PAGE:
Jerome Robbins, Gene Kelly and Jean-Christophe Maillot – three diverse and well-known choreographic names to conjure with, and three masters of their art whose creations will be performed on the Riviera this Christmas.

Ballet Nice Méditerranée features an upbeat double bill of works by Robbins and Kelly – En Sol and Pas de Dieux – and Monte-Carlo Ballet presents Coppél-i.A – the World Premiere of Maillot’s interpretation of one of ballet’s best-loved works.

Jerome Robbins’ En Sol is the opening work of the Ballet Nice production. Regarded as the most successful American-born choreographer of his time, Jerome Robbins was unique in that he achieved equal acclaim for his contribution to the world of ballet – his greatest love – as to that of Broadway. Credited for having introduced Broadway to ballet and ballet to Broadway, he was as well known for works such as Dances at a Gathering, In the Night, Afternoon of a Faun, and The Concert as he was for shows like On the Town, West Side Story, Gypsy and Fiddler on the Roof.

En Sol is set to the gorgeous Piano Concerto in G by Ravel, and was originally named after that work – Concerto in G. In France it became known simply as En Sol, and to this day is still known by that title. Robbins choreographed it for New York City Ballet’s Ravel Festival, held in the spring of 1975 to mark the 100th anniversary of the composer’s birth. Set at the seaside, the ballet has first and third movements which depict fun, happy-go-lucky young people – a bit Broadway in style. The adagio is an elegant, romantic and beautiful pas de deux – eloquently demonstrating Robbin’s enviable versatility with the medium of dance.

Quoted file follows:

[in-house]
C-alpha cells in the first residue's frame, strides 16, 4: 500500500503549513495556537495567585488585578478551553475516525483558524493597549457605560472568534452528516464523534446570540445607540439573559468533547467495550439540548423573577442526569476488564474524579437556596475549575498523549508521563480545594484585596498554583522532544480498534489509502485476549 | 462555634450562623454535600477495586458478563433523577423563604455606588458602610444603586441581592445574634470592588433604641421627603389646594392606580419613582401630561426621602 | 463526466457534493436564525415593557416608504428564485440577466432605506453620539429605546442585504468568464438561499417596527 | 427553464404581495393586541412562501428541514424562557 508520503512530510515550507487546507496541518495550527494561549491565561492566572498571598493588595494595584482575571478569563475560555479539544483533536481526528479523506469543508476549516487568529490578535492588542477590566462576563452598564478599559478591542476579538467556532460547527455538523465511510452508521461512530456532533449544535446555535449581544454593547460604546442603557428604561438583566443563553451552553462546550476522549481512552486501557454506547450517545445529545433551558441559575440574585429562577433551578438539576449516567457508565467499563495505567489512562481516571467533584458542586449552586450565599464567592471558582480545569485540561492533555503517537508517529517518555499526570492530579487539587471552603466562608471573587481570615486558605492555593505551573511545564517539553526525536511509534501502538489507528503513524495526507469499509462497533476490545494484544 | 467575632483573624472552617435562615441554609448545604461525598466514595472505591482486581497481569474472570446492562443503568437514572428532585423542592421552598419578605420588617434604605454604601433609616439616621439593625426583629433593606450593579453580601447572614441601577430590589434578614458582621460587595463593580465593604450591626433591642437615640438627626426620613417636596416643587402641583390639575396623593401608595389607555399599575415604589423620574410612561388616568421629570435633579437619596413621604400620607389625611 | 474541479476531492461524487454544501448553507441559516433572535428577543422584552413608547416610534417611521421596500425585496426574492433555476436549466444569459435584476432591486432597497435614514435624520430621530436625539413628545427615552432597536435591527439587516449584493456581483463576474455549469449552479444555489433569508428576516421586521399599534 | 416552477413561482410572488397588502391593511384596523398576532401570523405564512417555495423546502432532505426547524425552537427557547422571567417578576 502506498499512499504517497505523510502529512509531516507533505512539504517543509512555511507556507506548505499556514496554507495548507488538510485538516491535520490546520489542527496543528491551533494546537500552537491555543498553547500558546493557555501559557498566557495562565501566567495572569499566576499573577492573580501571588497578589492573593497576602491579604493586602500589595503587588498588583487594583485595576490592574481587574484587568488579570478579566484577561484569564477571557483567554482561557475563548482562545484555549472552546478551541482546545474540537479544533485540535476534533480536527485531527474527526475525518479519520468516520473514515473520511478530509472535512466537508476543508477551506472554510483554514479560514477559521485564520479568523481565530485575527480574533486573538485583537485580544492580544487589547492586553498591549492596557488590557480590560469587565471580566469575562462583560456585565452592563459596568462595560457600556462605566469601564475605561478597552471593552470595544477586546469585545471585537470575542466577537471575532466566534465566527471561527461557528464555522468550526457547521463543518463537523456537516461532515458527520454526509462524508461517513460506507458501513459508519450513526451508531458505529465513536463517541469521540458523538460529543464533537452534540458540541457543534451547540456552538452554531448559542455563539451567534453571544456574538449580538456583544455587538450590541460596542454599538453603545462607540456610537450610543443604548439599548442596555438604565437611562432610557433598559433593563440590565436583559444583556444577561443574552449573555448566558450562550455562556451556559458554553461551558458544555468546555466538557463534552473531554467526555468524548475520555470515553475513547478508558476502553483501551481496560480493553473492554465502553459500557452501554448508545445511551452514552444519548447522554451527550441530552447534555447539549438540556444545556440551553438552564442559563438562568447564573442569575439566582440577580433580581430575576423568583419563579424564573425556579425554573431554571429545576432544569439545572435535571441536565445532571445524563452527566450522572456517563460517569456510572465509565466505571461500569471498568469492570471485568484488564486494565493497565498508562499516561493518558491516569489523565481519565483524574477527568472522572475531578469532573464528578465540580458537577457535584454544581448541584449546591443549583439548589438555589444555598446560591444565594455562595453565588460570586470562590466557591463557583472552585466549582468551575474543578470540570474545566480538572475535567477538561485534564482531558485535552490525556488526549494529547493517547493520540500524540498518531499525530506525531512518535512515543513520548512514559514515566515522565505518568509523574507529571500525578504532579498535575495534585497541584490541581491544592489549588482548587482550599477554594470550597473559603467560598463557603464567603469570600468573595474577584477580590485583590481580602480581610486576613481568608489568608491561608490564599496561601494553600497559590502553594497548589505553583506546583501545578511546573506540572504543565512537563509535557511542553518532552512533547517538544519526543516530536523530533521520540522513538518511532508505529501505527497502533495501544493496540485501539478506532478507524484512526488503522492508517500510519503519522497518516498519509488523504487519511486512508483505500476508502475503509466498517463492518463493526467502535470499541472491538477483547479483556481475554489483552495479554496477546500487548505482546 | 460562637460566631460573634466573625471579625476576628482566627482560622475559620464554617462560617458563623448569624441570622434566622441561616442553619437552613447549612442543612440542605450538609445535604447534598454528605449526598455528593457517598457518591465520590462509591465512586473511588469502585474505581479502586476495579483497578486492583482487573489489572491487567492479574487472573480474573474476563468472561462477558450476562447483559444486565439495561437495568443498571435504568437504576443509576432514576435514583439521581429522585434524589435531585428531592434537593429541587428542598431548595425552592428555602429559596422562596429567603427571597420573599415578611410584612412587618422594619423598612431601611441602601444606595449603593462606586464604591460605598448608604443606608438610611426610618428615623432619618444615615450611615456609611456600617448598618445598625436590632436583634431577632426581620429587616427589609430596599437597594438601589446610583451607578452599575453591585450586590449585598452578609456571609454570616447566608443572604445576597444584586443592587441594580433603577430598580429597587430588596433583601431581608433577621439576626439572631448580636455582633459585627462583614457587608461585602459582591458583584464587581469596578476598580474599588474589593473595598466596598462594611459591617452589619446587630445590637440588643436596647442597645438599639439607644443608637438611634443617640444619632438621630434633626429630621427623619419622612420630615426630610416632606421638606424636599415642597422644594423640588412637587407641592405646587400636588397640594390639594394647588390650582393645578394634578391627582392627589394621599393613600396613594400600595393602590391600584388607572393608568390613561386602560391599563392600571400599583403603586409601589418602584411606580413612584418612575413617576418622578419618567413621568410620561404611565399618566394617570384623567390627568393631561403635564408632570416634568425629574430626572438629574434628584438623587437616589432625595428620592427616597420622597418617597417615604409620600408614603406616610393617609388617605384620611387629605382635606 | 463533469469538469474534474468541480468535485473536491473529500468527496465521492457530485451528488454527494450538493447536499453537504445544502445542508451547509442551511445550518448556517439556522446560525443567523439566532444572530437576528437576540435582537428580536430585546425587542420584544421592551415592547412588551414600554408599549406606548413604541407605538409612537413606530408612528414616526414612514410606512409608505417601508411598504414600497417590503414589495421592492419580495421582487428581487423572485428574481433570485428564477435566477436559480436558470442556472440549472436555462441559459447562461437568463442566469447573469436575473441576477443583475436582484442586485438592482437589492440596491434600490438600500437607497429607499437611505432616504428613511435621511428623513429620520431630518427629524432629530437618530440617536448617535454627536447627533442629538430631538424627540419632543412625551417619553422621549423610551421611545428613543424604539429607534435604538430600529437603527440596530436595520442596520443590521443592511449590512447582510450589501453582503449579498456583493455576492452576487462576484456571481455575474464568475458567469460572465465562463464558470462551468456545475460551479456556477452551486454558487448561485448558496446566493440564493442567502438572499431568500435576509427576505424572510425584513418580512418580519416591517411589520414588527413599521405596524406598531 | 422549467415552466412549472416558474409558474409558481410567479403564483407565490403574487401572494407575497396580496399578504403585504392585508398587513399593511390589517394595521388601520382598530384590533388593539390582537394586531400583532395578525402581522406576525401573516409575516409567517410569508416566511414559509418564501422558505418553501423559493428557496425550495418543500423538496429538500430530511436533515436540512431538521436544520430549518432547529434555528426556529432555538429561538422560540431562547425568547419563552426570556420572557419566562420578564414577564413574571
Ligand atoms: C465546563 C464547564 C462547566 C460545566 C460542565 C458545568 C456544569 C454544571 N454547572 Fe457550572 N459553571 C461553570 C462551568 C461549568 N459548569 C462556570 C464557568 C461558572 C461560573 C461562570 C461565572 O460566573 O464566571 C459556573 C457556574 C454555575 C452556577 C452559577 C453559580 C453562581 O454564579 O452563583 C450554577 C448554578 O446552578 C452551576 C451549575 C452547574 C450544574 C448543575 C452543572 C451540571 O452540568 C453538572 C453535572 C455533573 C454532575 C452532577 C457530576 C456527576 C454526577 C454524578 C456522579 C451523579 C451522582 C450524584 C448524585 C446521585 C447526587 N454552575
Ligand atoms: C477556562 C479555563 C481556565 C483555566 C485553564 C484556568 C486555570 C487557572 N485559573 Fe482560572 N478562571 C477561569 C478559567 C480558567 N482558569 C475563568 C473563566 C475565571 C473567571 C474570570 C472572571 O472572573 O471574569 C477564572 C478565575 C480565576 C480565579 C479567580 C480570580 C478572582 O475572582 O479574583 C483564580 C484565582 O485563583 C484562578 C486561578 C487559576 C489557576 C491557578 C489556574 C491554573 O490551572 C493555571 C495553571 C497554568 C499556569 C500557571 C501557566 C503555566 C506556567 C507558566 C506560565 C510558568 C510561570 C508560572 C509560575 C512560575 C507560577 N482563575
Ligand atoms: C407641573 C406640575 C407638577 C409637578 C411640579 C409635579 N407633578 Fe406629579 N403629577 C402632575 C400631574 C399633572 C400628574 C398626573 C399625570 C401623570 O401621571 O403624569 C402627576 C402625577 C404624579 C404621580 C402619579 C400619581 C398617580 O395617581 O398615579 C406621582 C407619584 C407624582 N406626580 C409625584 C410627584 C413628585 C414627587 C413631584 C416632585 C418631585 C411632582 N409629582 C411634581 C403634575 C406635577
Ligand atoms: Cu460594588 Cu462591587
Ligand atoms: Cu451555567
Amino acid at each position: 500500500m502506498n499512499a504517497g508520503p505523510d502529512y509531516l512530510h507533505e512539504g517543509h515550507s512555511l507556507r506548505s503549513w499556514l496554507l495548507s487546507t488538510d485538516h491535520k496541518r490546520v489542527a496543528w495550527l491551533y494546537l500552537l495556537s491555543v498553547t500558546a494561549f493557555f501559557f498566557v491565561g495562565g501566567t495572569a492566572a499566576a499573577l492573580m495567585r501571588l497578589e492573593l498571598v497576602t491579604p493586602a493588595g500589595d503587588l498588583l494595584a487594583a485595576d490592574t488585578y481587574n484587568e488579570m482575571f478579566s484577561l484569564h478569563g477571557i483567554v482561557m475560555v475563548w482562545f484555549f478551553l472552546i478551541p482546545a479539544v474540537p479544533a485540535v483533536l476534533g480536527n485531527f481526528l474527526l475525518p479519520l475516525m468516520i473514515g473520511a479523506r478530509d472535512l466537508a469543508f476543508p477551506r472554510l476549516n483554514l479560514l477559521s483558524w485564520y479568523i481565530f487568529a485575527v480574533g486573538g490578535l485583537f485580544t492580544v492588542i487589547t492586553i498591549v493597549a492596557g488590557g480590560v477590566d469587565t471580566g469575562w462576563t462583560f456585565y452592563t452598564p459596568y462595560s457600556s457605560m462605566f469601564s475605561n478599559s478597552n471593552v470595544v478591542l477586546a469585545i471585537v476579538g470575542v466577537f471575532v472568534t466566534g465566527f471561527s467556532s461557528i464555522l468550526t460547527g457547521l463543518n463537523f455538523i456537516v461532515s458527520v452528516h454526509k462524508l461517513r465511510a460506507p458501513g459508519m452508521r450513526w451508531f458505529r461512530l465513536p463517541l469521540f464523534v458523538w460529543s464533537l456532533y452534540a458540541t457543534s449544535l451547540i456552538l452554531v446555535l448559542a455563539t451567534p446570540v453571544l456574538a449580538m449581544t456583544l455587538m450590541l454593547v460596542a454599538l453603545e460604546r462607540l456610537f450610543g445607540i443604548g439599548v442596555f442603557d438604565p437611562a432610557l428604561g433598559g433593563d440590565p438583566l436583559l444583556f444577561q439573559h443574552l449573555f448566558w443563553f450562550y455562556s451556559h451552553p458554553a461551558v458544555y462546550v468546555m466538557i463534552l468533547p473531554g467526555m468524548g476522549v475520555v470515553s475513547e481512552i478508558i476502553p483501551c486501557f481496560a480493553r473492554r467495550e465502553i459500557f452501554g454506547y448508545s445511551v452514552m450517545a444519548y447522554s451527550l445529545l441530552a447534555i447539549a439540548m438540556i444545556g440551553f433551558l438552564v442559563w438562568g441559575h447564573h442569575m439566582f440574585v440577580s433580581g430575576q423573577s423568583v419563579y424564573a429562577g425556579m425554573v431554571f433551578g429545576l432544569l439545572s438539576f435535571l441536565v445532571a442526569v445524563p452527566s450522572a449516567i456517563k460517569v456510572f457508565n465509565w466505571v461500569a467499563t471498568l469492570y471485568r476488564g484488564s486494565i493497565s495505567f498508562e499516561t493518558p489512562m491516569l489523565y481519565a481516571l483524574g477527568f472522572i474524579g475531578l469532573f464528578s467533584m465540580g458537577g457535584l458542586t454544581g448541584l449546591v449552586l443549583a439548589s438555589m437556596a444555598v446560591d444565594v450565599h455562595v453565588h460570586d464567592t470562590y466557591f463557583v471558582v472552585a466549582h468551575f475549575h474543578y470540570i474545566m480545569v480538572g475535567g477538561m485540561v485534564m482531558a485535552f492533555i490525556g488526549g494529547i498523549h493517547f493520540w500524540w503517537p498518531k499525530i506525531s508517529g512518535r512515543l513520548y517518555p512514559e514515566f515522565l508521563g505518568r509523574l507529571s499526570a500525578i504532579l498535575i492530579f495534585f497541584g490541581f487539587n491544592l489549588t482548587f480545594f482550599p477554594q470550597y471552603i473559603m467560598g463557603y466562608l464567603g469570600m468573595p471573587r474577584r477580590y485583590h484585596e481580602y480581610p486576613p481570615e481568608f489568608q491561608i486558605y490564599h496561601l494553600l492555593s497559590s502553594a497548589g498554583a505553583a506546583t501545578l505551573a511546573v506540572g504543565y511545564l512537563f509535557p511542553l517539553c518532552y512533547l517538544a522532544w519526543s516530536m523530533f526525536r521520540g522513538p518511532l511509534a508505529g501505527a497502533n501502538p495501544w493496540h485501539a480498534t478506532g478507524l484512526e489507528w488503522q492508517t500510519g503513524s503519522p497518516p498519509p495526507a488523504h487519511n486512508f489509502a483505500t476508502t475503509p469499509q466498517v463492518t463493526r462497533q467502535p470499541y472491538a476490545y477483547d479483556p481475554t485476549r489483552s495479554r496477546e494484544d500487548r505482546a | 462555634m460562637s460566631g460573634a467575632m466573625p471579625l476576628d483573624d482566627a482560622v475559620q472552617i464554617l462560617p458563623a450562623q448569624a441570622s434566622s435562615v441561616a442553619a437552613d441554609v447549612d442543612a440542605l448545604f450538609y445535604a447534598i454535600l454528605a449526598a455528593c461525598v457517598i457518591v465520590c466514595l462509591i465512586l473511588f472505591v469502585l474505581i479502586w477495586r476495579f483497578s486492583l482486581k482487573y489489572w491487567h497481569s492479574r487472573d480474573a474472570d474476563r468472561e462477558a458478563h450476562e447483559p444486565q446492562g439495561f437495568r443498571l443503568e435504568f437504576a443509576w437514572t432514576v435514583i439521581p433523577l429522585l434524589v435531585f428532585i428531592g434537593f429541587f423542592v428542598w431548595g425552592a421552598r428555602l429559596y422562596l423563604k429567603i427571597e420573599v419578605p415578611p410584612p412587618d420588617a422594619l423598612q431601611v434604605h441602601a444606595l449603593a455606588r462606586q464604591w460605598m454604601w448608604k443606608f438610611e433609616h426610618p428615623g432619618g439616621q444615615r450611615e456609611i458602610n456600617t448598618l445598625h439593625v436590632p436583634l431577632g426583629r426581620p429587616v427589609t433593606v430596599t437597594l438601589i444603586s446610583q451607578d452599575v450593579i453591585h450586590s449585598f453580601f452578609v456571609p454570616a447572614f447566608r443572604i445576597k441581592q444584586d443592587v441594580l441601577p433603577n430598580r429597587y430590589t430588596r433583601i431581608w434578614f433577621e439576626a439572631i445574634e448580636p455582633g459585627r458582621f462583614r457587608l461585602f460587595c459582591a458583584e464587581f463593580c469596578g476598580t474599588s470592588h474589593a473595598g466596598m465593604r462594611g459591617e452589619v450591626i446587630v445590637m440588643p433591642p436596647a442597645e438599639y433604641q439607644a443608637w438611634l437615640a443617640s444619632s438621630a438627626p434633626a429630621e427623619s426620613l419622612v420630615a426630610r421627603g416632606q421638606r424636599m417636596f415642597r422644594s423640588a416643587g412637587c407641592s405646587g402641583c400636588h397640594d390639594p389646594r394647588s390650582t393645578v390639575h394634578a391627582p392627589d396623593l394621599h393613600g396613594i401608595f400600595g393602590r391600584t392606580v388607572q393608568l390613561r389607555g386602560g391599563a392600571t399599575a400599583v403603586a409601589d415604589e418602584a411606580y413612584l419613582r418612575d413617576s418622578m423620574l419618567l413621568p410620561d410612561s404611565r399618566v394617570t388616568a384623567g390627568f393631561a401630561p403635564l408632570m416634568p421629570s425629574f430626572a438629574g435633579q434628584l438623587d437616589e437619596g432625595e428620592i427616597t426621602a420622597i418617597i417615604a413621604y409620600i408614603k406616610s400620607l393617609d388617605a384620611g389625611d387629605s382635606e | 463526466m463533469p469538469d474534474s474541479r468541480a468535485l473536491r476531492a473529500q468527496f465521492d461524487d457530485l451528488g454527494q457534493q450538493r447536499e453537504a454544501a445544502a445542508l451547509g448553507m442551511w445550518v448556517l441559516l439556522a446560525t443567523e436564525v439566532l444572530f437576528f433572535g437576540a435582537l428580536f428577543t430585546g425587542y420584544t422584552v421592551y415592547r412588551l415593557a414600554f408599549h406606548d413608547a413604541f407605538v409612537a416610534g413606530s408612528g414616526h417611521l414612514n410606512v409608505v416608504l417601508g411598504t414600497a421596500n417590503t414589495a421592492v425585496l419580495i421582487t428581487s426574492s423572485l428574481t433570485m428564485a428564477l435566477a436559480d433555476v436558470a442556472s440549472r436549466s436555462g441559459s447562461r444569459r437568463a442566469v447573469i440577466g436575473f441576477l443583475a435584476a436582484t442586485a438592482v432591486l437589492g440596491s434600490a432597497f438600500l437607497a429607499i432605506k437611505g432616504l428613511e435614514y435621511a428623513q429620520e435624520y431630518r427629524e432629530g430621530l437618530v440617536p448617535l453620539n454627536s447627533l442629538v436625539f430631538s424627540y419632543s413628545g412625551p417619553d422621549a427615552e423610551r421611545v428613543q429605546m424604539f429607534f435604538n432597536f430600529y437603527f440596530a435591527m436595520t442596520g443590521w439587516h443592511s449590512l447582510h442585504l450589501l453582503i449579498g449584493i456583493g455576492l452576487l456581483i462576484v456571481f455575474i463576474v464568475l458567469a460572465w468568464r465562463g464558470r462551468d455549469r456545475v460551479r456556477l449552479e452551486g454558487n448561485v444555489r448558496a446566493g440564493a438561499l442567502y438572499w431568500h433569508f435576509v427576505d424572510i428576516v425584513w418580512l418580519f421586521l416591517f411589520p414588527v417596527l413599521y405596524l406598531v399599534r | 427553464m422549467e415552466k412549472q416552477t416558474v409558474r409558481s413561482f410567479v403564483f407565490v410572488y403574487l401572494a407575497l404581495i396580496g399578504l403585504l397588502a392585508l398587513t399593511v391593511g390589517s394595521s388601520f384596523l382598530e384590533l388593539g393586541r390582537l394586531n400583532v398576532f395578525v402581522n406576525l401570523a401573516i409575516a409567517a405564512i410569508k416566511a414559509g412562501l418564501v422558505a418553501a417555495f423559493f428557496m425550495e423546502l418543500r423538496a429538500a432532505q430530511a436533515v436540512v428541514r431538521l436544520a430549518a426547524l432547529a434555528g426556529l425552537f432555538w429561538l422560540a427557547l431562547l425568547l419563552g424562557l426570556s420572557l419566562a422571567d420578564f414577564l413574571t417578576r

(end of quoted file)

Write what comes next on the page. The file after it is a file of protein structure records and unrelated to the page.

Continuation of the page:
Gene Kelly, probably best known as a singer and dancer, had a number of other skills to his credit – he was a film, stage, and television actor, a film director, producer and screenwriter, as well as a comedian and choreographer – and it’s his choreography that features in the Ballet Nice presentation Pas de Dieux, remounted for the Company by Claude Bessy.

An ardent Francophile, and fluent in French, Kelly was invited in 1960, by the general administrator of Paris Opera, A M Julien, to choreograph a modern ballet for the company, the first time an American had received such an assignment. Kelly created the ballet for Claude Bessy, then an étoile at the Paris Opera Ballet, turning to Greek mythology for the subject of his work, and setting it to the music of George Gershwin. Using all three movements of Gershwin’s fabulous Concerto in F, Kelly devised a work which mixes classical ballet with that of musical comedy-style jazz, for which he was recognised as a Chevalier of the Legion of Honour by the French Government.

The highly imaginative fantasy that is Pas de Dieux tells of an interlude during the descent to earth by the goddess Aphrodite and the winged godling Eros. Landing on a beach, Aphrodite seduces a lifeguard, and Eros makes a play for the lifeguard’s fiancée, and while both couples are immersed in the pleasure of their new-found love, Zeus arrives on the scene. The action moves to a bedroom and then to a city-centre bar – which gives the Company’s Artistic Director Éric Vu-An a marvellous opportunity to show his jazz credentials, dancing the role of a seedy gangster. Zeus takes his fickle wife and Eros back to Mount Olympus, and life on the beach returns to normal.